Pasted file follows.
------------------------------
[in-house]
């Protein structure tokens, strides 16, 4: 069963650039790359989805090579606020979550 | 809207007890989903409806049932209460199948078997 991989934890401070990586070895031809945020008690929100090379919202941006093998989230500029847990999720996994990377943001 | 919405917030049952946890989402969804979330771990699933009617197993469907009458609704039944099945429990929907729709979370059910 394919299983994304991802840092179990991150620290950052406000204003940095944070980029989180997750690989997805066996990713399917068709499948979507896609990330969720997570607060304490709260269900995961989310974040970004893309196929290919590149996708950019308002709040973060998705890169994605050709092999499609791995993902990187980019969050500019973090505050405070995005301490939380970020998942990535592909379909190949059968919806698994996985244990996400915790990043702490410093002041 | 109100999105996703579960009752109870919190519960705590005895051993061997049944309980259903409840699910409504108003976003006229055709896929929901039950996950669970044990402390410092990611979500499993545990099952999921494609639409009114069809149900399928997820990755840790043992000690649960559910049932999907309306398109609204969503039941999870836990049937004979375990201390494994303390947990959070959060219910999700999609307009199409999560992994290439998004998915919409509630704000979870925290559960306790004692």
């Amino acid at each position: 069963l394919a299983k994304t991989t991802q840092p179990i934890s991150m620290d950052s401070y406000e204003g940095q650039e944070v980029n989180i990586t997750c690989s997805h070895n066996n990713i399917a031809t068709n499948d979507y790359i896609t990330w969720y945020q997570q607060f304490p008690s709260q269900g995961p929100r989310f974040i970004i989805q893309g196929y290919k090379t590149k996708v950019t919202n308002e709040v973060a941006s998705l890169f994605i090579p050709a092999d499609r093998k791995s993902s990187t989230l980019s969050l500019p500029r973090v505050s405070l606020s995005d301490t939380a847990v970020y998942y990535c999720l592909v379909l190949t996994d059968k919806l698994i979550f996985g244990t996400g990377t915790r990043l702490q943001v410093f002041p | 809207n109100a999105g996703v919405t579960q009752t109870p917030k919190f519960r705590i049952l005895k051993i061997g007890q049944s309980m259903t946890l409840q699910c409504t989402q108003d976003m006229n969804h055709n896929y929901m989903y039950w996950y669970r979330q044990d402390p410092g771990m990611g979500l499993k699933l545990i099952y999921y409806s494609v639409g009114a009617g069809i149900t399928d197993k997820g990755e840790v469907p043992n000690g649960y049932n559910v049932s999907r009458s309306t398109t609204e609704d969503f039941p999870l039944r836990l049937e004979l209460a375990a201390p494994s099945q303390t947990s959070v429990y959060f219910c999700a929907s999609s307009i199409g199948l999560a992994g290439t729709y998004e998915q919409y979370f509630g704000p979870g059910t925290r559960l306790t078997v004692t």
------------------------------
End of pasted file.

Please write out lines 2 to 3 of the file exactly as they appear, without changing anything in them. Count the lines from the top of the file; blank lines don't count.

């Protein structure tokens, strides 16, 4: 069963650039790359989805090579606020979550 | 809207007890989903409806049932209460199948078997 991989934890401070990586070895031809945020008690929100090379919202941006093998989230500029847990999720996994990377943001 | 919405917030049952946890989402969804979330771990699933009617197993469907009458609704039944099945429990929907729709979370059910 394919299983994304991802840092179990991150620290950052406000204003940095944070980029989180997750690989997805066996990713399917068709499948979507896609990330969720997570607060304490709260269900995961989310974040970004893309196929290919590149996708950019308002709040973060998705890169994605050709092999499609791995993902990187980019969050500019973090505050405070995005301490939380970020998942990535592909379909190949059968919806698994996985244990996400915790990043702490410093002041 | 109100999105996703579960009752109870919190519960705590005895051993061997049944309980259903409840699910409504108003976003006229055709896929929901039950996950669970044990402390410092990611979500499993545990099952999921494609639409009114069809149900399928997820990755840790043992000690649960559910049932999907309306398109609204969503039941999870836990049937004979375990201390494994303390947990959070959060219910999700999609307009199409999560992994290439998004998915919409509630704000979870925290559960306790004692």
């Amino acid at each position: 069963l394919a299983k994304t991989t991802q840092p179990i934890s991150m620290d950052s401070y406000e204003g940095q650039e944070v980029n989180i990586t997750c690989s997805h070895n066996n990713i399917a031809t068709n499948d979507y790359i896609t990330w969720y945020q997570q607060f304490p008690s709260q269900g995961p929100r989310f974040i970004i989805q893309g196929y290919k090379t590149k996708v950019t919202n308002e709040v973060a941006s998705l890169f994605i090579p050709a092999d499609r093998k791995s993902s990187t989230l980019s969050l500019p500029r973090v505050s405070l606020s995005d301490t939380a847990v970020y998942y990535c999720l592909v379909l190949t996994d059968k919806l698994i979550f996985g244990t996400g990377t915790r990043l702490q943001v410093f002041p | 809207n109100a999105g996703v919405t579960q009752t109870p917030k919190f519960r705590i049952l005895k051993i061997g007890q049944s309980m259903t946890l409840q699910c409504t989402q108003d976003m006229n969804h055709n896929y929901m989903y039950w996950y669970r979330q044990d402390p410092g771990m990611g979500l499993k699933l545990i099952y999921y409806s494609v639409g009114a009617g069809i149900t399928d197993k997820g990755e840790v469907p043992n000690g649960y049932n559910v049932s999907r009458s309306t398109t609204e609704d969503f039941p999870l039944r836990l049937e004979l209460a375990a201390p494994s099945q303390t947990s959070v429990y959060f219910c999700a929907s999609s307009i199409g199948l999560a992994g290439t729709y998004e998915q919409y979370f509630g704000p979870g059910t925290r559960l306790t078997v004692t």